I’d slept in because I’d just come off a failed night shoot for Powerade the day before. I was 20, making my own money–good money–doing film and TV production and felt sleeping past 9 a.m. was a luxury I could afford. It was the call from Ma that woke me. “Sugah, did you see what happened?”
This had to be a hoax. At best, some tragic accident. Twice? Both towers? Within an hour, I suddenly understood what terrorism was. Glued to the television, my day-off plans cancelled, I was stuck. Confused. Scared. We’re the number one country in the world. We help everybody. Why would anyone want to do something like that to us?
I knew nothing of foreign policy, and aside from an extended vacay in Europe, I hadn’t left the U.S. My first lesson of the day came as Tom Brokaw announced an organization out of the Middle East was taking responsibility. Sometimes we can get so caught up in our own lives, that we don’t consider how we affect others.
What was I supposed to do? A thousand miles from Ground Zero, nestled within the suburban confines of Evanston, Illinois. I felt helpless. I called my old high school, dazed, and spoke to my former guidance counselor who, like everyone else, had no words. I didn’t know of anyone the might’ve lost their lives, but as night fell, my heart raced awaiting word of survivors, ordinary people willing to do what’s necessary to make it out of extraordinary circumstances.
The President asked everyone to stay indoors, but by 8 p.m. I couldn’t watch anymore. I had to get out. Be around people. I cried in the car listening to Aretha offer a bridge over trouble waters. Troubled.
I don’t remember which DJ informed us that a large number of those still missing were the first responders. Firemen. Police officers. Many lost their lives fighting a pointless mission. Years later–tracing the physics of it–it was man against metal. Tons of it. They never stood a chance, but sometimes courage is ignoring the improbable odds and doing your job anyway. Gratitude. I stopped by the pizzeria I’d gone to my entire life and picked up a large pie. Walking into the firehouse, I visited as a forth grader. I can still remember being too scared to slide down the pole. Years later, I didn’t know what to tell the Captain as I handed him the large sausage and pepperoni. Just…Thank you.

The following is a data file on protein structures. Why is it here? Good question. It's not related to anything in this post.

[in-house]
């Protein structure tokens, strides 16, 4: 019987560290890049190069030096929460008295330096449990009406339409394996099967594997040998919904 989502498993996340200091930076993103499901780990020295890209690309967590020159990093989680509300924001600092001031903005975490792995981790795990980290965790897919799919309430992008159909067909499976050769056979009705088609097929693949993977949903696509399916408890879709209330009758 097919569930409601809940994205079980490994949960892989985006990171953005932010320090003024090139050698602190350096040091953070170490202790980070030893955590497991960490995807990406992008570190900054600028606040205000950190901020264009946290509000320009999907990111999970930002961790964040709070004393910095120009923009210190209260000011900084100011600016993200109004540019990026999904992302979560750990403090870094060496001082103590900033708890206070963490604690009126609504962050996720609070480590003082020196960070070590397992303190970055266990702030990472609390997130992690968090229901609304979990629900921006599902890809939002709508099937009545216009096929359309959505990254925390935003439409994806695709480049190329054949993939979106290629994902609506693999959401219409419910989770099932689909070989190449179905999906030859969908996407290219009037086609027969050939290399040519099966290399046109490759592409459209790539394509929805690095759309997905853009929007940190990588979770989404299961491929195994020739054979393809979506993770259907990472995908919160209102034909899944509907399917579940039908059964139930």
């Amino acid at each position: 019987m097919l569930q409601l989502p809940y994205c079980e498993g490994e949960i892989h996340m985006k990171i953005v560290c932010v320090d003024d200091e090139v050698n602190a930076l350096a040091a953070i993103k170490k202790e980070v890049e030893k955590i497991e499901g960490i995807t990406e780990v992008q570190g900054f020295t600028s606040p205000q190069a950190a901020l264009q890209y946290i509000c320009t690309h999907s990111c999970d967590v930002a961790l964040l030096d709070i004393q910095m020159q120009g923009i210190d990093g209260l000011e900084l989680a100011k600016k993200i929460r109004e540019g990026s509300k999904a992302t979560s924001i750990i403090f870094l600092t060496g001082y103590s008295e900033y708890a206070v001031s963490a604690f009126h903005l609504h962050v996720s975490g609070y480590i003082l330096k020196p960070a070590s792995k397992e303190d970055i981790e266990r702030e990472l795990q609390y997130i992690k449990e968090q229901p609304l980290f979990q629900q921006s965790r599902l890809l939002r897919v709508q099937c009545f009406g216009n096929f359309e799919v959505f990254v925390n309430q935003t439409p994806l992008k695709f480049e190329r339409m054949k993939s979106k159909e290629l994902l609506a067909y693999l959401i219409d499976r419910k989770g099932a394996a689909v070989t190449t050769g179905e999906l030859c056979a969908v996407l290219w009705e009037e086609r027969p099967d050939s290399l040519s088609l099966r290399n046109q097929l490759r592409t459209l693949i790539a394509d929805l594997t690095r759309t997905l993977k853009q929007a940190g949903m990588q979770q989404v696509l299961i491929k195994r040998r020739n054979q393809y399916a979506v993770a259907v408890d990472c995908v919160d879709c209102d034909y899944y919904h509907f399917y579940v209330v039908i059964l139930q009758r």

On the way home, I drove down Ridge, one of the three streets that stretches from end to end of my hometown. Traffic was unusually slow, until finally I wasn’t moving at all. I got out and walked to the corner. From Oak street to Lake, the curbs were lined with people. Men, women, families. Many held candles. Some cried. Everyone felt lost.
Like me, they just wanted to feel apart. This life can be lonely, and despite what we’ve been led to believe, we’re all a lot more alike than different. On that night we hurt, collectively. I never thought myself to be a patriot. Love of country was something I thought reserved for Bible belters and southern white people. But on that night, I learned that we are all connected, that pain is not exclusive and that it was okay to care, even about people you didn’t know.
In the days that followed, I’d learn more about the world we live in than I ever thought possible. I’d become grateful for the liberties I now understood weren’t just given on other parts of the globe. I begin to comprehend the idea that with great responsibility comes the risk of attack, but true leadership means seeking to understand your attacker so you might avoid a war.
Today, as I pray for those affected eleven years ago, I realize out of the heartbreak and rubble, some of us were made better. For that, I’m grateful.–JasFly